David Feldman

Myths about Energy – Nuclear Energy

Blog Post created by David Feldman Champion on Oct 14, 2016

There are a lot of myths out there about nuclear energy.  Today we’re going to set the record straight on a number of misconceptions that seem to be floating around when it comes to this alternative fuels source.  And coming from someone that grew up with their father working as an engineer at the Idaho National Engineering Laboratory (Google it), I should know.


Don’t be afraid that nuclear energy is going to spike your radiation level.  The average American’s yearly radiation exposure from nuclear power plants is .005%.  Just to put that in perspective, you get 200 times that when you take a cross-country flight. 


Many say that nuclear energy is bad for the environment and unsafe.  The truth is nuclear reactors emit no greenhouse gasses during operation.  In fact, over a nuclear plant’s lifespan, their emissions are more comparable to energy sources such as wind and solar, and it even requires less land use than most other forms of energy.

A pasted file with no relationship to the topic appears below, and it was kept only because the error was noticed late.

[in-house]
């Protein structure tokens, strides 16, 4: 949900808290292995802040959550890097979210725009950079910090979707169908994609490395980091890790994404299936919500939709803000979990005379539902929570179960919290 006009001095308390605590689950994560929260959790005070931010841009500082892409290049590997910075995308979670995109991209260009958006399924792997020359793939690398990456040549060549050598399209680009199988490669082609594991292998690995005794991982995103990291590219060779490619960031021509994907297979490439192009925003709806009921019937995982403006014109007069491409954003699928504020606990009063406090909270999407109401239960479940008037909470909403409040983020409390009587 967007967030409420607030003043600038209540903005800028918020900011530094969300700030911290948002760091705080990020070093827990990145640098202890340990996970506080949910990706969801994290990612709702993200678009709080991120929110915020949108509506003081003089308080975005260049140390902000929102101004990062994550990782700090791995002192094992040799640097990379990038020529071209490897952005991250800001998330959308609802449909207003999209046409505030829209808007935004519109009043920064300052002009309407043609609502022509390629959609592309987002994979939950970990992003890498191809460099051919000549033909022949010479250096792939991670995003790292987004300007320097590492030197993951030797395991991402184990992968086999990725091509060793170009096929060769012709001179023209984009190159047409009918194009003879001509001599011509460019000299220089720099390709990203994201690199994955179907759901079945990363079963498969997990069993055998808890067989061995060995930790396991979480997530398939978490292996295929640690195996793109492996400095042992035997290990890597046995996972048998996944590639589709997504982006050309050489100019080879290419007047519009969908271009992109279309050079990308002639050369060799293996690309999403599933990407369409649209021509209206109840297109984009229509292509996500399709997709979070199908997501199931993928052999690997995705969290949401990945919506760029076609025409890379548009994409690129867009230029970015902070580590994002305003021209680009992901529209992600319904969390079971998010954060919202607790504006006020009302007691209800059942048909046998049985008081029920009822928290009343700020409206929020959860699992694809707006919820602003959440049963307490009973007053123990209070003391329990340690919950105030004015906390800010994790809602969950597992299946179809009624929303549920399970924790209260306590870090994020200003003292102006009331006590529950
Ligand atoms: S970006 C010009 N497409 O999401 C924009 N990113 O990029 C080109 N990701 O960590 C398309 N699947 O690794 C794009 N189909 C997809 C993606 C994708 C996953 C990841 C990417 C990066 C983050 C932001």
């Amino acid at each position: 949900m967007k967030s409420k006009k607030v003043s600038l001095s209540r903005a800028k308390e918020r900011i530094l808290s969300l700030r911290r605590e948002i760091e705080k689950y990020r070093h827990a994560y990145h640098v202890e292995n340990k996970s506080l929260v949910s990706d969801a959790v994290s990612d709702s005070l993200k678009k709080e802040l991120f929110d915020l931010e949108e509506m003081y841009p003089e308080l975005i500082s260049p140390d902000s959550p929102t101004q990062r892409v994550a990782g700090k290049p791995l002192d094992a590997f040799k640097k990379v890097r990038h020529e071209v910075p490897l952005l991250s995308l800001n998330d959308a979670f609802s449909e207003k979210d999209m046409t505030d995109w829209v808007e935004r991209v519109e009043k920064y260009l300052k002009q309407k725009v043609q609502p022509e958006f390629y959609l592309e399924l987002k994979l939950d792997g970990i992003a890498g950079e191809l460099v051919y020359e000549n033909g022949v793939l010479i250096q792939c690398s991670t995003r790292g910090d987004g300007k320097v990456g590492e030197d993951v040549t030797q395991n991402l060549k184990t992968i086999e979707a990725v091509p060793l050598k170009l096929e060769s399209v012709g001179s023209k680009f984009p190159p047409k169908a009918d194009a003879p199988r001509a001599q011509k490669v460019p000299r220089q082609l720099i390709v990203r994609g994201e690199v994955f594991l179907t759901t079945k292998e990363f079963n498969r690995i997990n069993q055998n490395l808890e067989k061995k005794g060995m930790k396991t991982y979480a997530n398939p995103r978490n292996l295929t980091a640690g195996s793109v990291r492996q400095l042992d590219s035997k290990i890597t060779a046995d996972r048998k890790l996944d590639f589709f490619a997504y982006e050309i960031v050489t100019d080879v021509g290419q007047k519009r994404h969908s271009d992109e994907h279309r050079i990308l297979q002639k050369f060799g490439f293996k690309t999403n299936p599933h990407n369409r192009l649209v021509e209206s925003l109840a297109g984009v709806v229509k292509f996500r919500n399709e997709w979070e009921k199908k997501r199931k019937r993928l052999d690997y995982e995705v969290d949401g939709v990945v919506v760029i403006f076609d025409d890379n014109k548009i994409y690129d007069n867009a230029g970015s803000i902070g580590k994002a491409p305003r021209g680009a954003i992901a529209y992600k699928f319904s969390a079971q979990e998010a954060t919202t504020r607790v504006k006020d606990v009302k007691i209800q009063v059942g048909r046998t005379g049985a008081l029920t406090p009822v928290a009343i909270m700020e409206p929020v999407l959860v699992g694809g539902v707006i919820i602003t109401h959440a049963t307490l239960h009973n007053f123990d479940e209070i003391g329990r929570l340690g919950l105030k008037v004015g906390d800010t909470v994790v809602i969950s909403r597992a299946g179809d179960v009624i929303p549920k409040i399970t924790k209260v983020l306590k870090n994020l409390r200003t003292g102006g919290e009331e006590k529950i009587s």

You may also hear that nuclear plants have no solution for the “huge” amounts of waste generated, and they also don’t have a safe way to transport it.  False, and false.  All of the used nuclear fuel generated in every nuclear plant in the last 50 years would only be enough to fill a typical football stadium up to about the 10th or 15th row.  This is because approximately 96 % of this “waste” can be recycled.  And for transportation, used fuel is being safely shipped by truck, rail, and cargo ship all of the time.  To date, thousands of shipments have been transported leak-free in specially-designed containers.


The bottom line is this.  Nuclear-generated electricity can safely and effectively power electric trains and subway cars and even cars now.  It’s been propelling military and icebreaker ships for over 50 years, and can be expanded to other uses.  It’s a valuable option to help reduce our dependence on foreign oil and continue our efforts to transfer over to more clean energy.